Hessen State Universities (Germany)
STUDY ABROAD TESTIMONIAL - Lachlan
In July to August 2019, I took part in a four-week Hessen-Queensland Exchange program in the city of Fulda in Hessen, Germany. Through the International Summer University experience, I made new friends from all around the world and immersed myself in a completely different culture. I would highly recommend the program to any prospective students looking for a short-term, inexpensive option to participate in international study.
Fulda was roughly the same size as Rockhampton in terms of population, with comparable levels of infrastructure and utilities. The Fulda University of Applied Sciences was a bit different to the North Rocky CQUni Campus, mainly in that the large cafeteria was a key area for many students to meet for daily lunches. Apart from special events and lunches however, most of us in the program spent our days at a different building for international students near the main bus station in town. Thus, our daily schedules involved taking a morning bus to the main station, then walking to where our classes were held at 8:30 each morning. At 11:45, many of us would take another bus to the cafeteria for lunch on the main campus, returning to class at 1:30 and grabbing an ice cream cone from a nearby ice cream shop on the way to class. This class would then finish at 4:45, after which we had free time. Our morning session was our chosen learning module (I chose International Health: Aspects of Stress Management), while our afternoon session was German language learning. Depending on the week, this would continue for 3-4 days per week, with this intensity seeing many students falling asleep during the afternoon session. However, we pushed through with the help of our very understanding teacher who even took the class to a blueberry farm and traditional German lunch one afternoon as a break. Both classes were not very heavy on assessments, which came as a relief given the very busy nature of the program. Instead, in-class learning and discussion was emphasised.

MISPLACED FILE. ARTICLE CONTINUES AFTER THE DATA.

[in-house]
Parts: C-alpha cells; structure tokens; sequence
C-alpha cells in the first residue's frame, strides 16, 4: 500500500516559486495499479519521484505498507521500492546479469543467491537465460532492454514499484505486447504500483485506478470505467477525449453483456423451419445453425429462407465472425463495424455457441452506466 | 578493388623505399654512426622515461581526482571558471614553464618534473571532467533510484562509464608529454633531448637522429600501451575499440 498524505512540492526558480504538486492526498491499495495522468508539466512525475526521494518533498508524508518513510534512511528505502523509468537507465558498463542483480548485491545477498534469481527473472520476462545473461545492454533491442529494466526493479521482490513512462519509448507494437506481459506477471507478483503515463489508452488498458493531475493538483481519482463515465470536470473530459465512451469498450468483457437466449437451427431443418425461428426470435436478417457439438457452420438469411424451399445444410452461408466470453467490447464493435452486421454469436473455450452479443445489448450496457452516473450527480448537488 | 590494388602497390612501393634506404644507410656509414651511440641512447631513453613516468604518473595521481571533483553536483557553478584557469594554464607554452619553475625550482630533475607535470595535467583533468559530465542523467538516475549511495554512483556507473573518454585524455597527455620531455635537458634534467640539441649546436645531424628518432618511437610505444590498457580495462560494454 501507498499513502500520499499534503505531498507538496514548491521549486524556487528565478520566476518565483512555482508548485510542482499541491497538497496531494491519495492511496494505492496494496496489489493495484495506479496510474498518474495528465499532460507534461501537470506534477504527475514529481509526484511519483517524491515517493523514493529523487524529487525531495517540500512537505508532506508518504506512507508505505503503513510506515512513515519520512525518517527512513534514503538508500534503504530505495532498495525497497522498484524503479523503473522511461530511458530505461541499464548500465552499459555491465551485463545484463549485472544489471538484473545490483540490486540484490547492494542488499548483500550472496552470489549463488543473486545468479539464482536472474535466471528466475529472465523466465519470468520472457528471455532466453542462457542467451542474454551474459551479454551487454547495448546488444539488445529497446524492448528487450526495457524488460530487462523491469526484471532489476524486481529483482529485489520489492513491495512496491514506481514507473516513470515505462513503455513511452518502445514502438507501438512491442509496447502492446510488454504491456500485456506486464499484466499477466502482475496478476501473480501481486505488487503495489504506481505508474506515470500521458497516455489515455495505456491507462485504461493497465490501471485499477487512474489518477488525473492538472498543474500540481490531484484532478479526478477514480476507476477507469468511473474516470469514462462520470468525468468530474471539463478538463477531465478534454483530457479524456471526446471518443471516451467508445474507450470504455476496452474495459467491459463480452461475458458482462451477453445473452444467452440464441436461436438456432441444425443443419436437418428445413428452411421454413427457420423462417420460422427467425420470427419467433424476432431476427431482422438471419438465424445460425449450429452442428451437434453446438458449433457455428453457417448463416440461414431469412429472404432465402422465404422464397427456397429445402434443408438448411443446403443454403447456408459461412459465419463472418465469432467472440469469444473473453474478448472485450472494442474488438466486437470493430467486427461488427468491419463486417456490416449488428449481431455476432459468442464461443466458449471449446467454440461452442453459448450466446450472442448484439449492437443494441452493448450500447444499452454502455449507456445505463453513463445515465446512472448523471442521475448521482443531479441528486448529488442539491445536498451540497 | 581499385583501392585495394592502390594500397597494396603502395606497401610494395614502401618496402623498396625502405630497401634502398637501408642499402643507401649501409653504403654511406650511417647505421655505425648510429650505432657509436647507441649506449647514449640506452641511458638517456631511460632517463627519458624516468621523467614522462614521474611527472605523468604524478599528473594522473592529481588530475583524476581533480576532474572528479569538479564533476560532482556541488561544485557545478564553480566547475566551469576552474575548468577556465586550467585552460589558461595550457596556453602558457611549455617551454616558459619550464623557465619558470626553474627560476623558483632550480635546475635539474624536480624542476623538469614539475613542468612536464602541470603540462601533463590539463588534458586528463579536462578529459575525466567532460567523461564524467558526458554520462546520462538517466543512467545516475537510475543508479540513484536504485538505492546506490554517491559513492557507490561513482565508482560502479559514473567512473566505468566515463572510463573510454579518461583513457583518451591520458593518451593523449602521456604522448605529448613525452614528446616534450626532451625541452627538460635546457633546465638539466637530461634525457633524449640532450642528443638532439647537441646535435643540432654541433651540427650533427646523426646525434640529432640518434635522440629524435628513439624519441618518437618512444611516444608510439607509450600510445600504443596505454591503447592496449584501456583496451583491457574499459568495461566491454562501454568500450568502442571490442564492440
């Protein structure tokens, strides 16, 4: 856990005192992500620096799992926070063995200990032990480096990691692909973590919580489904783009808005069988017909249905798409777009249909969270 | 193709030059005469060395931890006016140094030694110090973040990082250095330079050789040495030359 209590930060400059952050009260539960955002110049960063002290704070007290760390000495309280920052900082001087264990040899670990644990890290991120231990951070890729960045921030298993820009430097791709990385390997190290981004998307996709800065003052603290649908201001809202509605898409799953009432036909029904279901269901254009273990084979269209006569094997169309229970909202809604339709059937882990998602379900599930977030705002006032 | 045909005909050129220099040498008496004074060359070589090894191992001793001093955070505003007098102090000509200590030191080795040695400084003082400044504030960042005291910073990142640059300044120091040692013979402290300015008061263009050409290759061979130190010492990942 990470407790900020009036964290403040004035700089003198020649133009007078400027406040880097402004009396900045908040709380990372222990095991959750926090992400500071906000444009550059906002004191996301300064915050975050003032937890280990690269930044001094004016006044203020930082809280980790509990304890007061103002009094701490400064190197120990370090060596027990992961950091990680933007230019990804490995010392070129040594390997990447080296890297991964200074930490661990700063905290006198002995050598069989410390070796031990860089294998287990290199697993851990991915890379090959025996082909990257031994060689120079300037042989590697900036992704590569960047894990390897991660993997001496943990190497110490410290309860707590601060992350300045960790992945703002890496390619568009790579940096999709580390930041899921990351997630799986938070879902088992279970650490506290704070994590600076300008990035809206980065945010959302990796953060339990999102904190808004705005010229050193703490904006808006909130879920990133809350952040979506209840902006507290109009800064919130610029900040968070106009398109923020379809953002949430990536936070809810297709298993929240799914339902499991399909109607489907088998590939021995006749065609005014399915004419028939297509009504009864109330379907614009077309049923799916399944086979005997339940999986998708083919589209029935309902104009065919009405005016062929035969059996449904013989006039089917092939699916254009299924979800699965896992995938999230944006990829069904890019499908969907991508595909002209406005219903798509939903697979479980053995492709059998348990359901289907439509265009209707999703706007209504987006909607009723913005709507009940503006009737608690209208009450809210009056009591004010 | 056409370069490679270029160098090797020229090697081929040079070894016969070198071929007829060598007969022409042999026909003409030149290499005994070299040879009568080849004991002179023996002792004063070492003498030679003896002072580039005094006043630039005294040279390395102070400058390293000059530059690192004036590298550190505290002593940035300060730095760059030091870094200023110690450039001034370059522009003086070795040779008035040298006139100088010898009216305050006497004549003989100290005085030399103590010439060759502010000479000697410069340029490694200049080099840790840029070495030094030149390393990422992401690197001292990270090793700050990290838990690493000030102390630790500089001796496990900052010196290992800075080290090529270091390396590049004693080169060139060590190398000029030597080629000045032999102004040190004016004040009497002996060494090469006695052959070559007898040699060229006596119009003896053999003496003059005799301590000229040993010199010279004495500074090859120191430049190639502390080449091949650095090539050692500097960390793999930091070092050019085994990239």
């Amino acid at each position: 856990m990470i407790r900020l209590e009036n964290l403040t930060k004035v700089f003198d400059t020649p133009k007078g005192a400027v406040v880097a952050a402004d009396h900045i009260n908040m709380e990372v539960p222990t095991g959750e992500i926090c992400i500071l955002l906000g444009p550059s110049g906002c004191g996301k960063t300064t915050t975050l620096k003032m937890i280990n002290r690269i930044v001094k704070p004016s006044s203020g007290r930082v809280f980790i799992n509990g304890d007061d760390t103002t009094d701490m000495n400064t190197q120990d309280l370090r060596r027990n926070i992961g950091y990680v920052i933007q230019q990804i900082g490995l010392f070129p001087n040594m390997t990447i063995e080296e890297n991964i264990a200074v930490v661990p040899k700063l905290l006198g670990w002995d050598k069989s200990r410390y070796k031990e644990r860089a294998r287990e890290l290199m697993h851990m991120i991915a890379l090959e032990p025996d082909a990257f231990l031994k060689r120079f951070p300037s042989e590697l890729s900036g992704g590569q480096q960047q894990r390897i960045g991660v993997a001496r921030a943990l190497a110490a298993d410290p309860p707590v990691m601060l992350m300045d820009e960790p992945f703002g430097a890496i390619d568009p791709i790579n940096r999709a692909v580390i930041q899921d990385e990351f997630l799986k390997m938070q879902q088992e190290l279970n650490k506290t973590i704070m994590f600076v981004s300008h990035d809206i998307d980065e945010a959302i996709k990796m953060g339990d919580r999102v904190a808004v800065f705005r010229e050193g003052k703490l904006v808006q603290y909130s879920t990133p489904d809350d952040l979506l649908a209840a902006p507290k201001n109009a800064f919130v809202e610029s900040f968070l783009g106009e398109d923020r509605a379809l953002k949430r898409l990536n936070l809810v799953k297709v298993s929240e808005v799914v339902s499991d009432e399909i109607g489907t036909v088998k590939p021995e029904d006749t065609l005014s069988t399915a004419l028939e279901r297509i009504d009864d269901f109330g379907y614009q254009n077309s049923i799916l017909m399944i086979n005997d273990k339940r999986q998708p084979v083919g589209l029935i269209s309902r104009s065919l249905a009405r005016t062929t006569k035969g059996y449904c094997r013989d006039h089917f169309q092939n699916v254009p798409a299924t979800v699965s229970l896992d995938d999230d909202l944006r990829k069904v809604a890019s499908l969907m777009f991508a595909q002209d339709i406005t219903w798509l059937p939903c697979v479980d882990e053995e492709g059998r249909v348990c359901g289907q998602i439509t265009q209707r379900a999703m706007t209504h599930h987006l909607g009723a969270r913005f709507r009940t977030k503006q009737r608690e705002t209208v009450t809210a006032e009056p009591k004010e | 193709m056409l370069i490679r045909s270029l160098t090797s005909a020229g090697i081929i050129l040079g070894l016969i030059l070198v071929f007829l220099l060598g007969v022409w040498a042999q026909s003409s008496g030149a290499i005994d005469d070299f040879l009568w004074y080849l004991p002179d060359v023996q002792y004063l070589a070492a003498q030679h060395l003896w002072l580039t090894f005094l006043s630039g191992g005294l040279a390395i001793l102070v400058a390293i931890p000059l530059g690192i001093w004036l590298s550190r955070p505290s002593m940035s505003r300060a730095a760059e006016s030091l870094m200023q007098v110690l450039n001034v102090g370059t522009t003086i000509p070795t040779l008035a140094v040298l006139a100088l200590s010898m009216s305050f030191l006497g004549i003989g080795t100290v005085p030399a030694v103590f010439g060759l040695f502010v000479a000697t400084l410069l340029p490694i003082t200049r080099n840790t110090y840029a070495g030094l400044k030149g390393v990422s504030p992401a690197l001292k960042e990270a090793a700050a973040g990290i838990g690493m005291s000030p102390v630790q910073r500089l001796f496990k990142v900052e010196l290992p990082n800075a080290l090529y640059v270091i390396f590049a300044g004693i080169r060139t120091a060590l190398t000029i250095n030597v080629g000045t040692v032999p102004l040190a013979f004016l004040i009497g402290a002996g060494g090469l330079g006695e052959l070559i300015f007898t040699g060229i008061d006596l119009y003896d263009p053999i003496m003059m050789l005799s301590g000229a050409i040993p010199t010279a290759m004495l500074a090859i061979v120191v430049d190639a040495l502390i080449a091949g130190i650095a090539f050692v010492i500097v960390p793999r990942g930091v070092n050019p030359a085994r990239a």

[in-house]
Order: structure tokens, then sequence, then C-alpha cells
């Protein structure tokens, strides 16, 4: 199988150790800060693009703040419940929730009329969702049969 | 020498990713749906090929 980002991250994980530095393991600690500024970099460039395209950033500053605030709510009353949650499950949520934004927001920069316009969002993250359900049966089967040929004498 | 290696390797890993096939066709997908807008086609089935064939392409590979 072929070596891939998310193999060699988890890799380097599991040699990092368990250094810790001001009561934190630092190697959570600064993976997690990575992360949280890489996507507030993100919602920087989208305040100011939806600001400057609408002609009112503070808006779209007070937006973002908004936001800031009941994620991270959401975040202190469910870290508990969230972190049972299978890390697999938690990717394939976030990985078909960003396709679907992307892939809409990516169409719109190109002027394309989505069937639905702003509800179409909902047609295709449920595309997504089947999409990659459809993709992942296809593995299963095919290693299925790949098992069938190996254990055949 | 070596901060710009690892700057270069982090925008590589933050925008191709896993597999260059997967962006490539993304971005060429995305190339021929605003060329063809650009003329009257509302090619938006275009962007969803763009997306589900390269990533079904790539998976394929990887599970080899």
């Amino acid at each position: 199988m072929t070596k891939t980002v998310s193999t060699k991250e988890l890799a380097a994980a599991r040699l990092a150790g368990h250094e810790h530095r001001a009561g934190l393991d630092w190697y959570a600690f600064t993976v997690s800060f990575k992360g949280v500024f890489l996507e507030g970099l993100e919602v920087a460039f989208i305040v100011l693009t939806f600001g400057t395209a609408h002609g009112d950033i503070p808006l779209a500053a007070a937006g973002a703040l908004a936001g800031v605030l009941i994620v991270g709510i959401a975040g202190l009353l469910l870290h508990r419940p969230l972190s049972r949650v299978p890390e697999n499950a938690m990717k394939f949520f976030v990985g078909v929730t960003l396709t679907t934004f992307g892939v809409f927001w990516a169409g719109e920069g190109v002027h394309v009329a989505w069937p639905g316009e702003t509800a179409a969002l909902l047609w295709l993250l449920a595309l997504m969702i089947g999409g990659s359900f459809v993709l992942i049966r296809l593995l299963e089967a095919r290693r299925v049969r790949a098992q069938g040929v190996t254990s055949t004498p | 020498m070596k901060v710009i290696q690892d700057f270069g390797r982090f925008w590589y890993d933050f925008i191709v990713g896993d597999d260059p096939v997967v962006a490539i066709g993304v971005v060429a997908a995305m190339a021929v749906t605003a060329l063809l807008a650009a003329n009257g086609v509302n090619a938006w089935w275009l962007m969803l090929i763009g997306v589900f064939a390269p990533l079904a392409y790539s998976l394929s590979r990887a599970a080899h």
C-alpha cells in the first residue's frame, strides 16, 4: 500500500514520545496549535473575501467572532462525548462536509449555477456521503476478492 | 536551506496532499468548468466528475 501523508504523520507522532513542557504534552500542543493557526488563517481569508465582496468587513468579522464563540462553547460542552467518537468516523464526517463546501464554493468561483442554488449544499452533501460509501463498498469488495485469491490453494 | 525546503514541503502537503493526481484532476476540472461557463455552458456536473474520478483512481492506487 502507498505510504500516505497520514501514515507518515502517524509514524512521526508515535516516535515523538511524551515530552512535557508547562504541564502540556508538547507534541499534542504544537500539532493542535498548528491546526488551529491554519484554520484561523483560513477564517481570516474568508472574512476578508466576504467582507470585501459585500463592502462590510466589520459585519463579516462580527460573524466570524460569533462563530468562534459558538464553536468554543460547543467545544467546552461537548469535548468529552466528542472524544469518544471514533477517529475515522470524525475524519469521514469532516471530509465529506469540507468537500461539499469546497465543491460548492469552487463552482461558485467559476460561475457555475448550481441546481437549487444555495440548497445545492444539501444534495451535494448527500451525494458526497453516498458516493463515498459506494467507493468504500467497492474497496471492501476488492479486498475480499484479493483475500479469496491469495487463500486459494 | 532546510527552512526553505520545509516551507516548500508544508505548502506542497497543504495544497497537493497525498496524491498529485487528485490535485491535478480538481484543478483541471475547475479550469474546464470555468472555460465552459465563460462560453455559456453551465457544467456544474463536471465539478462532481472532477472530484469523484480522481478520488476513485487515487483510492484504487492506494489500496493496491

I chose to participate in this particular program because of its short duration, as I had often thought about engaging in overseas study, but the prospect of spending months studying in another country seemed like it would be a significant strain on my finances, personal relationships, and work commitments. Instead, four weeks proved to be an optimal amount of time to still immerse myself in German living without making significant sacrifices in my life back home. The fact that the program was in Germany was also an added benefit, as I had been practicing German language for some time before I became aware of the program and being able to live in a relatively-small, German-speaking community for a month was a great experience.
There were a variety of accommodation options on offer, mostly at various hostels across town. The hostel I stayed in was almost on the outskirts of town, being a 15-minute bus ride or 45-minute walk to the centre of town. Compared to other hostels, which were next door to supermarkets and fast food outlets, the one I was placed in felt a bit isolated and crowded considering we shared the hostel with others compared to another group of program participants that had a hostel to themselves. Food was not catered for, so weekly shopping trips were essential. Groceries in Germany are rather inexpensive; beef is highly-priced but pork is not, while packaged goods are very cheap. I chose to cook meals in batches to be prepared for the whole week, however eating out was just as common and not excessively expensive. In the centre of town, there were many options for restaurants, yet McDonald’s remained a common choice.